It’s a finely engineered design
An eye-catching house in the middle of Lawrence receives national and state historic recognition
Hyperbolic Paraboloid House
It may look more like an object from outer space, but this Lawrence fixture is inhabited by humans.
The double hyperbolic paraboloid home at 934 W. 21st St., southwest of Lawrence High School, is recognized for its pointed roof that reaches near the ground at three corners.
In 51 years, it has drawn odd looks from passers-by and interest in its unique design from others. Now it is a protected part of national history.
As he stood in the large living room on the home’s east side last week, neighbor and Realtor Tom Harper looked out as the morning sunlight from seven large windows glared onto the wood floor.
“This room is like a church to me. It’s very inspirational,” said Harper, who researched the house’s history to help add it to state and national historic registries.
The pitched ceilings inside leave large open spaces that resemble a sanctuary.
“People feel that this is somehow part of Lawrence history, and so you are a little bit on display when you live here,” said Maria Holter, whose family has rented the home for the last year.
In late June, the home that was the brainchild of the late Donald Dean, a Kansas University associate professor of civil engineering, was added to the National Register of Historic Places.
In May the home, now owned by Randy and Kathleen Masten, who are spending the year in Washington, D.C., was added to the Register of Historic Kansas Places, which makes the owners eligible for certain incentives if they want to do repairs or remodeling.
Dean, who taught at KU from 1955 to 1960, died of leukemia in 1995. He spent most of his career designing bridges and towers, but he wanted to design an inexpensive home that could be built rather quickly during a housing boom in the 1950s, Harper said.
The home’s unique design and the fact that it was Dean’s only residential work helped the Lawrence property qualify for the historical listing, said Sarah Martin, the national register coordinator with the Kansas State Historical Society.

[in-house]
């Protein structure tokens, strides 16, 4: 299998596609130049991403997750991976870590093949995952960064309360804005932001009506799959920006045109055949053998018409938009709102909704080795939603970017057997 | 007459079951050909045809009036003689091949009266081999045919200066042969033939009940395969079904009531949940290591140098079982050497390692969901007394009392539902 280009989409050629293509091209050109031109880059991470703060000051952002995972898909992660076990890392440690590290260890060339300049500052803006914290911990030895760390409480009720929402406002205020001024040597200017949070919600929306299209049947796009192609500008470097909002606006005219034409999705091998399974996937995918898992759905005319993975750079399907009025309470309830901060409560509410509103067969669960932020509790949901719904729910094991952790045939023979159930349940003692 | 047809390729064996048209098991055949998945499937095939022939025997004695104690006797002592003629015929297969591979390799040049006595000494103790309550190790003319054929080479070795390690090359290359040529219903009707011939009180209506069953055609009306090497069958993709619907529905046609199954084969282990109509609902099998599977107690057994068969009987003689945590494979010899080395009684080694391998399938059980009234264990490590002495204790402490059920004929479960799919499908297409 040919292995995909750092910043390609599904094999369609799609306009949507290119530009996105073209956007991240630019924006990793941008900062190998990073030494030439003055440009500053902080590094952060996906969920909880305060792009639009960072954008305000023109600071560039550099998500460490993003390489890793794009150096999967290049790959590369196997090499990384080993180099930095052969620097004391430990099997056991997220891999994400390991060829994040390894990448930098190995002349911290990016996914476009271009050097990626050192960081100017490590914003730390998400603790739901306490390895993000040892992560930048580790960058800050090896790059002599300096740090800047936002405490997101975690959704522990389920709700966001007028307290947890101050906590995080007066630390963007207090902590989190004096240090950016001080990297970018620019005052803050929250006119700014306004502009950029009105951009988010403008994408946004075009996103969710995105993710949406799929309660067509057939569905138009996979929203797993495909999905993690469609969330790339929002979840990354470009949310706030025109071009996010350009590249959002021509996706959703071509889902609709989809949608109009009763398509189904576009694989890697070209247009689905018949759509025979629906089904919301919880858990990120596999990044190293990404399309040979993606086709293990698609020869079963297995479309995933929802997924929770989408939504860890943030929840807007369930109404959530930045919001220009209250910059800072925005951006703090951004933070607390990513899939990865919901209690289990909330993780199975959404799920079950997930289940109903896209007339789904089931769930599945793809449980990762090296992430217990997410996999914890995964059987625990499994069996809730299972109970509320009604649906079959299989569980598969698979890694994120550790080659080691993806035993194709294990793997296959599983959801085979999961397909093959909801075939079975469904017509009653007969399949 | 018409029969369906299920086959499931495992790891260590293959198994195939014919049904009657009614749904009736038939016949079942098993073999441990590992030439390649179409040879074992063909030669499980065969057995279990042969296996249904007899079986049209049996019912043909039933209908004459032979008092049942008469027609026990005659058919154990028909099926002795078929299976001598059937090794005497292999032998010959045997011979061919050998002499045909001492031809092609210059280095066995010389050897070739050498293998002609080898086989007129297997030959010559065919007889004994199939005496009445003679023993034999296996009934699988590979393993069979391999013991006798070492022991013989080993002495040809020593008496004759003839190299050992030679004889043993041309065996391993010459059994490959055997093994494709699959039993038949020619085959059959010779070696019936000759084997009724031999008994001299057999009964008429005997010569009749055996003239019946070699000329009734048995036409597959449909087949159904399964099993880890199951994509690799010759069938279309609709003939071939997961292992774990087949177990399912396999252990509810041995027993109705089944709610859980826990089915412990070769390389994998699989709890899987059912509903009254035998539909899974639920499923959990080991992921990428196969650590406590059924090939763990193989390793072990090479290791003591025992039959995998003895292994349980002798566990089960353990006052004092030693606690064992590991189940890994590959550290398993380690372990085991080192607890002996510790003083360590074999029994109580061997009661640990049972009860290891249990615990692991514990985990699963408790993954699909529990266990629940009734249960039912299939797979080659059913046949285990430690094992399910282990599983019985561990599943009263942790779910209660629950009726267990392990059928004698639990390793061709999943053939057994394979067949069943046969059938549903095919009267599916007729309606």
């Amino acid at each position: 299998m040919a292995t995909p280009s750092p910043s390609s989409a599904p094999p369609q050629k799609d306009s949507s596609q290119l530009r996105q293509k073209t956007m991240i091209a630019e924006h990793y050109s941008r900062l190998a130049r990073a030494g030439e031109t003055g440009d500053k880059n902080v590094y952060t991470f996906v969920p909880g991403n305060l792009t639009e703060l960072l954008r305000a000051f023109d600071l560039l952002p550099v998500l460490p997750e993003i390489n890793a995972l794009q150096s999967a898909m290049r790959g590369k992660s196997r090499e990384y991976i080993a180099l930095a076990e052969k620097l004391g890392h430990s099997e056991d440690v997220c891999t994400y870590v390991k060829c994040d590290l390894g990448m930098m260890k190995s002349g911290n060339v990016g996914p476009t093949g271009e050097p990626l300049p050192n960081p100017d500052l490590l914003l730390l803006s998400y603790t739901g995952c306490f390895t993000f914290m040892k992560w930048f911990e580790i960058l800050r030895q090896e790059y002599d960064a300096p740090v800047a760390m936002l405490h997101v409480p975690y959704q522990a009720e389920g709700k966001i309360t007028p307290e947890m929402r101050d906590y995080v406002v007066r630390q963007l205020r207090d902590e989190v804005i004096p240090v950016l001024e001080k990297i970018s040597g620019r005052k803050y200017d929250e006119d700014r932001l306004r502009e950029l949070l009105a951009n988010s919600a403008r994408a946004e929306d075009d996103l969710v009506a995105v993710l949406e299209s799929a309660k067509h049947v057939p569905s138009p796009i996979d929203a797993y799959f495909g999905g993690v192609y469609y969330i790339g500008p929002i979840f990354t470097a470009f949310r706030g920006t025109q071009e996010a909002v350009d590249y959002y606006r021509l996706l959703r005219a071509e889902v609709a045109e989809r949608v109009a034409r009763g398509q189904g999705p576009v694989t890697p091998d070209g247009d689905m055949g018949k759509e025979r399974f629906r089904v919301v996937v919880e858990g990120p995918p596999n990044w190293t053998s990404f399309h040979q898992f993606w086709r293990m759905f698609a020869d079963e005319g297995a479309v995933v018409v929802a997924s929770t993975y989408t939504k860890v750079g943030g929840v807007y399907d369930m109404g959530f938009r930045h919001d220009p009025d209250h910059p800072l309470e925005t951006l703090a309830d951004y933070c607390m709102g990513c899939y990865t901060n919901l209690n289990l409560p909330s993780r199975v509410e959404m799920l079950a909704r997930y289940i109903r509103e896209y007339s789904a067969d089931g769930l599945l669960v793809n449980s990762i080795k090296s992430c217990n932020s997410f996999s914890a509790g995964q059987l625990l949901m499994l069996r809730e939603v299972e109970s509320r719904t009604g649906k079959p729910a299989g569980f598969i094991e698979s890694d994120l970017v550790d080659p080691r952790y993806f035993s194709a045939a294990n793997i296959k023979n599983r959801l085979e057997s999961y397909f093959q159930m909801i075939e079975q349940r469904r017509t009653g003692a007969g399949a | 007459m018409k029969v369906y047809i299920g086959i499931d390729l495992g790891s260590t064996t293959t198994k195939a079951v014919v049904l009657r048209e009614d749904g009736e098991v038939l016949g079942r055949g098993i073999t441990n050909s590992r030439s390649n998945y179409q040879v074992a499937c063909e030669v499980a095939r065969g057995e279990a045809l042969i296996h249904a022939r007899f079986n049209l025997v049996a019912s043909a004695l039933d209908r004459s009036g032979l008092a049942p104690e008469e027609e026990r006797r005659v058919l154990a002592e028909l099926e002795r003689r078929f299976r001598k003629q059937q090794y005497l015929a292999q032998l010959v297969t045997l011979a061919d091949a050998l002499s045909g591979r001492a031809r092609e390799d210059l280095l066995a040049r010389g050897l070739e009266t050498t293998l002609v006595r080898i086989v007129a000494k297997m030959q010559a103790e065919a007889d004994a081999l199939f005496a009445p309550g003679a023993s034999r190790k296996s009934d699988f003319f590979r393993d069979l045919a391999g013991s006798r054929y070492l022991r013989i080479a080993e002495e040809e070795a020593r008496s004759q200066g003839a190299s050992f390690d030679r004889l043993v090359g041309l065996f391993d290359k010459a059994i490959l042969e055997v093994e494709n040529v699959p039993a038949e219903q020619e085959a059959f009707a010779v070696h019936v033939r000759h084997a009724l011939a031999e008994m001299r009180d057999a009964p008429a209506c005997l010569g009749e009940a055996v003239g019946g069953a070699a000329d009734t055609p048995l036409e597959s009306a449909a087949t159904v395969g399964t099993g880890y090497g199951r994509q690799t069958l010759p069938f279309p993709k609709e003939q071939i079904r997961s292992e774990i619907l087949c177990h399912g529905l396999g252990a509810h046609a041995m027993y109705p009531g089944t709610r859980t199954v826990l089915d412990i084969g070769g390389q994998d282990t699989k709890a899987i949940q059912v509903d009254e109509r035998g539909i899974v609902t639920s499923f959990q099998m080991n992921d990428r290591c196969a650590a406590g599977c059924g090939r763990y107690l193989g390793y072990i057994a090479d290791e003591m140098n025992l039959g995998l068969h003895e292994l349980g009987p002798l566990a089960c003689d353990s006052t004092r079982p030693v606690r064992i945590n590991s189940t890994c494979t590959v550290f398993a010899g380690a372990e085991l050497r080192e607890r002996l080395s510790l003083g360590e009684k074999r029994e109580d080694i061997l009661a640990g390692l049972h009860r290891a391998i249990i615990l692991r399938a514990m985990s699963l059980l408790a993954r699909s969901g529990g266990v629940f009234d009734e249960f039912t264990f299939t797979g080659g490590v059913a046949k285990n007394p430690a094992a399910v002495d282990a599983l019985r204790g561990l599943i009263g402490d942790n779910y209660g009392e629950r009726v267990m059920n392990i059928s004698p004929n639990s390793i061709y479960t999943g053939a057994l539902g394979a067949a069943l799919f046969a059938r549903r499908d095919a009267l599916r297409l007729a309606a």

“It took three days for his carpenters to create this roof, which I guess was pretty fast,” Harper said.
The roof is a wooden structure, inspired by some of Dean’s students at KU.
Harper said his research showed that the house, with 2,400 square feet, cost about $18,000 in 1956 and has as much floor space as a $36,000 house from that era.
“He certainly achieved his goal and was able to also live in a really special home that was really a work of art,” Harper said.
But what at the time was referred to as the home of the future did not represent a flourishing design.
“I think that (Dean) proved its feasibility. It just didn’t catch on,” said Martin, a Lawrence resident.
Among the home’s unique aspects are two external sump pumps stationed at two cornerstones to pump away water when it rains. The interior walls can be moved to reshape the layout.
After the house was built, Dean’s family lived there for a few years before moving in 1960, and the home has changed owners about half a dozen times.
Randy Masten, a major in the U.S. Army, said he and his wife bought the home without ever seeing the inside. They had lived in the neighborhood when they were both KU students, and when it went up for sale, they received interior photos from Harper, their friend.
“It’s unique in design yet comfortable to live in,” Masten said.
The Mastens hope to move back to live in the home in the fall when Randy begins teaching at Fort Leavenworth. The family enjoys the modern-style architecture, he said, and asked Harper to pursue putting it on the historic registry.
The Holter family has lived there this year while building a home near campus.
“It has a very happy feeling, the light and the charm that it has, for all persons living there,” Maria Holter said.
Residents often lose their privacy because people want to come see the house or wave to people inside the large windows, Holter said. It also has attracted unwelcome interest from other visitors, such as the time a few months ago that Holter and her husband, Mark, awoke to a loud sound, only to discover skateboarders doing some tricks on the roof.
The roof is fragile and was replaced in the mid-1980s. Now a rubber membrane rests on it and a thick painted-on plastic coats the roof. Essentially, the roof is not a skateboard ramp.
“It’s harmful to the house. So please don’t,” Harper said.
Neighbor Grace Foutz has lived two houses away with her husband since the early 1970s. She says the “neat” home makes the neighborhood unique and provides a good guidepost when giving directions.
And, after all, it is Lawrence.
“It’s just unusual,” Harper said. “And I guess here in Lawrence we can accept diversity, right?”